Thursday, February 24, 2011
Among working men, the median wage in 2009 was about $37,000 annually. Toward the upper end of the distribution, the 90th percentile wage was $86,000 annually. Even for “blue collar”, the top 90% are earning more.
In terms of wages by educational bands, there is a clear widening of the gap between Bachelor degree holders and high school diploma. The CBO report provides some reasons for this divergence, namely:
- Changes in the demand for and supply of workers with different levels of skill.
- From the 1980s, people entering the workforce did not have significantly more education than those retiring and leaving the workforce.
Something I am particularly interested is the impact of foreign born labour, especially graduates. According to the CBO, many foreign-born workers have high levels of educational attainment: 31 percent hold at least a bachelor’s degree, just a little below the 35 percent of native-born workers who hold at least a bachelor’s degree. Having a greater number of highly educated workers has offset some of the upward pressure on wages in the upper part of the wage distribution.
The last statement from the CBO report is intriguing. What it is saying is that the foreign born workers prevent the difference between high school diploma and the graduates from increasing. This has the impact of reducing inequality. Conversely, the wages of graduates would have risen more if this modulation was absent.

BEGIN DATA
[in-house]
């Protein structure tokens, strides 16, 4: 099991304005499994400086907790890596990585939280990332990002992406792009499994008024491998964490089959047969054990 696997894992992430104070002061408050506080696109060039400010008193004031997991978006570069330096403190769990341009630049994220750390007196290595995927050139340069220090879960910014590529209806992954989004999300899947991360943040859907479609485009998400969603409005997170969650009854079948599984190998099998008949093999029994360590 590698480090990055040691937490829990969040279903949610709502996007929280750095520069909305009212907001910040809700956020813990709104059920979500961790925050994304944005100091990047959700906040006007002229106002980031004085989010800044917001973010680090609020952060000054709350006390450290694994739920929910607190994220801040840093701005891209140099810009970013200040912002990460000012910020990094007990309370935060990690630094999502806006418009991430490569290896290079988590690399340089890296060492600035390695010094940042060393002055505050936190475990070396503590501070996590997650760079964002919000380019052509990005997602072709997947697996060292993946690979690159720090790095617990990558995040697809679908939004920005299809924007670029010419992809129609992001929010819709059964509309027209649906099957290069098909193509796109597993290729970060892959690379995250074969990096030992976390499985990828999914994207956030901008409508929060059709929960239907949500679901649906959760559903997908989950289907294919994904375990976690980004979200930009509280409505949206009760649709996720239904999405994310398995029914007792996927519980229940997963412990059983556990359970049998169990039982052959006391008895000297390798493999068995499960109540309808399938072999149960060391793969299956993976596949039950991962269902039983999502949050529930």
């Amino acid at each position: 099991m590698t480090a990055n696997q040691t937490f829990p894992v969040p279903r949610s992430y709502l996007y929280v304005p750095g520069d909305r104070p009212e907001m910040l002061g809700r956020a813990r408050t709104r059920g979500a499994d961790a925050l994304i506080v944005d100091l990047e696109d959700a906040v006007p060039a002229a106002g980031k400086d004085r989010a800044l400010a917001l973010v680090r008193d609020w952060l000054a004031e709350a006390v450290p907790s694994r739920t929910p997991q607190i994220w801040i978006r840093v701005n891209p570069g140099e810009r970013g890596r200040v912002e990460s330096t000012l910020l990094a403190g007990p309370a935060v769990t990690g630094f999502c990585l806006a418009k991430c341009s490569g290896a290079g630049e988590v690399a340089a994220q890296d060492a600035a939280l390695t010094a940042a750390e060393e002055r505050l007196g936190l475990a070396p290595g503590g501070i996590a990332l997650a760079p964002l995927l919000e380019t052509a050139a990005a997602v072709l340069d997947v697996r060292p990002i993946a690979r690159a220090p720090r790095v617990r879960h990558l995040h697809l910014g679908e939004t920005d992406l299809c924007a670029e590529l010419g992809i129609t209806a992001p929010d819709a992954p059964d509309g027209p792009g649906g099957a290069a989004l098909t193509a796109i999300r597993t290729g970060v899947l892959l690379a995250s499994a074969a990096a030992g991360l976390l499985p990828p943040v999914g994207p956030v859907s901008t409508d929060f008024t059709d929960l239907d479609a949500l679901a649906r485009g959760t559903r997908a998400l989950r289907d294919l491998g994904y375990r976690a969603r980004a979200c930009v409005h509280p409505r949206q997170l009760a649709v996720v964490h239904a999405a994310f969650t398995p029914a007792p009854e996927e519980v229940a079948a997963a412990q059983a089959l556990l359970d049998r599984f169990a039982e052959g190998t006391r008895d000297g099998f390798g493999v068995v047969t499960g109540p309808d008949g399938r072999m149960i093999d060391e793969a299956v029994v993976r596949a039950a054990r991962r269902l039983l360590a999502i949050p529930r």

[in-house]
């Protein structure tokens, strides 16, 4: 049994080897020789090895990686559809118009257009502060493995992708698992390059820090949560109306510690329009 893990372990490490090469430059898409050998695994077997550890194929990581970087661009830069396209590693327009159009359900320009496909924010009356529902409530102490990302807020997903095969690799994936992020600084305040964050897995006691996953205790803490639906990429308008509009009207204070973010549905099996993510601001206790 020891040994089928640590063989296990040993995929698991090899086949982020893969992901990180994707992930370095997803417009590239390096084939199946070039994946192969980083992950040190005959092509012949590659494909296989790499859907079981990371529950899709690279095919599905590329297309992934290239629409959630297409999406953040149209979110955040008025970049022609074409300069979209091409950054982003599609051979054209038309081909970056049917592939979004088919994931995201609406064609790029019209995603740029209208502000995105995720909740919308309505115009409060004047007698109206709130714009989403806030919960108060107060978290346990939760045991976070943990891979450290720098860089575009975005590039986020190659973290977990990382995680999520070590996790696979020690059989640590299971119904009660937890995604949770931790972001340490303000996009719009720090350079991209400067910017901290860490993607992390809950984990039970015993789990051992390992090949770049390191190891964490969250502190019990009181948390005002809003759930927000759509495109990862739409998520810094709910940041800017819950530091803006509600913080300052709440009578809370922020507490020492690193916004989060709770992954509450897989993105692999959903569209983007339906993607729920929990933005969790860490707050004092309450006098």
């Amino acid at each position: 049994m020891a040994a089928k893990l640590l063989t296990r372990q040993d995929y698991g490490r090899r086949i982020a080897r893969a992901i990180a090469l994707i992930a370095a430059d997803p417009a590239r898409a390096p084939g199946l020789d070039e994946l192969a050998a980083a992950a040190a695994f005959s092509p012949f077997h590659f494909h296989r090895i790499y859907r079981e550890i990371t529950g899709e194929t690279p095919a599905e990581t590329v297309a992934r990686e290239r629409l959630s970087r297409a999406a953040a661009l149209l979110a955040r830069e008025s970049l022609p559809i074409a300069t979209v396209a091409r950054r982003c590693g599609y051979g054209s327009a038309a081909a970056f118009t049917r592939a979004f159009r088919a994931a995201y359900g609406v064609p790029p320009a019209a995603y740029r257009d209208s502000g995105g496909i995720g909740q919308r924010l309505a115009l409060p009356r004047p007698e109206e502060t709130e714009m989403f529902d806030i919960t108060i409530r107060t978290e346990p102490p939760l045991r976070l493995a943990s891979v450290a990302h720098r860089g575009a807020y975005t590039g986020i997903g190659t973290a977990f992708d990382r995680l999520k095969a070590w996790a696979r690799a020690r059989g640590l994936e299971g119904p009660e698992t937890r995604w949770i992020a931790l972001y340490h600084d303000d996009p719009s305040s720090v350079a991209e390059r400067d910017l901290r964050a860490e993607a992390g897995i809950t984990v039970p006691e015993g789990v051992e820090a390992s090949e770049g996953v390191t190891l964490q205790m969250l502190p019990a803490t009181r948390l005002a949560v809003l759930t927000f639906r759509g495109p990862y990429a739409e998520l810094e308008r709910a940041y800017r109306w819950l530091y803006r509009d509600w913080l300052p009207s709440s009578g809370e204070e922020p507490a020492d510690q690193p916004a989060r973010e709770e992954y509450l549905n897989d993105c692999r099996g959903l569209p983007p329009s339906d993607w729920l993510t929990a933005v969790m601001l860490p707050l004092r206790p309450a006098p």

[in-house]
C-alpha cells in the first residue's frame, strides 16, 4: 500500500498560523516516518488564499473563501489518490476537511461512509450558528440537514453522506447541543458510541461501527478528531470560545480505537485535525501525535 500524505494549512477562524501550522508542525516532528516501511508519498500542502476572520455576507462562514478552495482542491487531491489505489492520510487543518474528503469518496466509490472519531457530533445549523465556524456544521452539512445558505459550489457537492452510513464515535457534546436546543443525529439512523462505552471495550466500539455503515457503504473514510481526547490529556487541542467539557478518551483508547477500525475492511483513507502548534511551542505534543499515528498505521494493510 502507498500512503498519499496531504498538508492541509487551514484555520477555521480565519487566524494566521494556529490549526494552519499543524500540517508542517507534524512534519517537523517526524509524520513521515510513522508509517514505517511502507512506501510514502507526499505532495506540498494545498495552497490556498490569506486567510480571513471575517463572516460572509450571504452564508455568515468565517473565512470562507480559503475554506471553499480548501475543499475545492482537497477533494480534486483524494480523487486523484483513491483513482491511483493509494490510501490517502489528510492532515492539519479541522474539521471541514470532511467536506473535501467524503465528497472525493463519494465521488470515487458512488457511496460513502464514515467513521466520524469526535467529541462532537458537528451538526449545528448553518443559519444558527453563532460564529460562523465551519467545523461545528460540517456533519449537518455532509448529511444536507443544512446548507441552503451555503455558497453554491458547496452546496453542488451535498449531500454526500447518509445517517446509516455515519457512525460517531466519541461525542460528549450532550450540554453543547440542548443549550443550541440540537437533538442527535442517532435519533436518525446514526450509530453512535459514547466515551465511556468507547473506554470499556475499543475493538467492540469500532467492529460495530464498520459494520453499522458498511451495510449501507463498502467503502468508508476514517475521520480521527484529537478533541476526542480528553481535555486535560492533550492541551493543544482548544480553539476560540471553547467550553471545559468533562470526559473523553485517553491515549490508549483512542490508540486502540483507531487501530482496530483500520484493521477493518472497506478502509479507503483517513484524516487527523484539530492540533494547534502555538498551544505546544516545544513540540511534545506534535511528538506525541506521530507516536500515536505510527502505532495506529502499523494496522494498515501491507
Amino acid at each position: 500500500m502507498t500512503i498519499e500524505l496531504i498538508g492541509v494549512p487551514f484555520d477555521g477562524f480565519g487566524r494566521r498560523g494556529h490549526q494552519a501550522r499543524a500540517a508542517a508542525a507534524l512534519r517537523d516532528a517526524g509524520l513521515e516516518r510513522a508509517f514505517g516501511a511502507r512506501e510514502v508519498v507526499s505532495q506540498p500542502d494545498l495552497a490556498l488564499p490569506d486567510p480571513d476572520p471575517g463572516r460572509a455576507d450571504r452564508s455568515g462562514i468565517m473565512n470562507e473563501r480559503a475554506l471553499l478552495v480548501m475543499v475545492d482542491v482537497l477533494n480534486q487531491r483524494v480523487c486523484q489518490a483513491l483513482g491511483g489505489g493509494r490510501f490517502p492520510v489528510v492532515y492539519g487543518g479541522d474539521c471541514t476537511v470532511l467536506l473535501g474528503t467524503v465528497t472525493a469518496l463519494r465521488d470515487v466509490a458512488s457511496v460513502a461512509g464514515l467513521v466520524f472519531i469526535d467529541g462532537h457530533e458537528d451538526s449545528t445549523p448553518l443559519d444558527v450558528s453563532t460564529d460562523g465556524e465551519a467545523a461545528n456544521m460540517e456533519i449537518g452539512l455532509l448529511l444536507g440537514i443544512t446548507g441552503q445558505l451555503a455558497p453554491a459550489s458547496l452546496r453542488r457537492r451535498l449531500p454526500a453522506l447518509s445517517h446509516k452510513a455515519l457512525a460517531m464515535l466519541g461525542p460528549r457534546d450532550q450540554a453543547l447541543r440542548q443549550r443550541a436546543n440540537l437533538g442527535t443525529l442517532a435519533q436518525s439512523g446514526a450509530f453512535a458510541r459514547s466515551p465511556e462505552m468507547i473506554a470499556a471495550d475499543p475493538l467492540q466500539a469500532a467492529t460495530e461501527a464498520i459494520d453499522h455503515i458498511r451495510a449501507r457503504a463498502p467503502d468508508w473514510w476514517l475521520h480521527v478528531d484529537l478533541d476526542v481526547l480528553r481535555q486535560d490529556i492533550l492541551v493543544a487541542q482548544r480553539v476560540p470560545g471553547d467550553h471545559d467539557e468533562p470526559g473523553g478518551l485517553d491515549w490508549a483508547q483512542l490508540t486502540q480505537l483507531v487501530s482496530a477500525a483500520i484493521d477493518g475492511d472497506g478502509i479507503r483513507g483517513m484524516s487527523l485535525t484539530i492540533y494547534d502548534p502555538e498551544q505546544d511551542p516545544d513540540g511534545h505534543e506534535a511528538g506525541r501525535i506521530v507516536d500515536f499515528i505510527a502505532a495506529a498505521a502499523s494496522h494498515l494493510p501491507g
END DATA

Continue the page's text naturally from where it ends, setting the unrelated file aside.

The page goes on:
If such dynamic applied to Singapore, the effect of foreigners who are graduates may well have the same effect, in modulating wage increase for the local graduates. This means that the “middle band” of society remains less unequal because graduates lack pricing power – graduates being held down. At the top end, the top 10% are getting relatively richer which probably accounts for the overall inequality increasing.
The winner is still the business sector. More on that another time.
* Dorling et al (2009) The global impact of income inequality on health by age: an observational study http://www.bmj.com/content/338/bmj.b829.full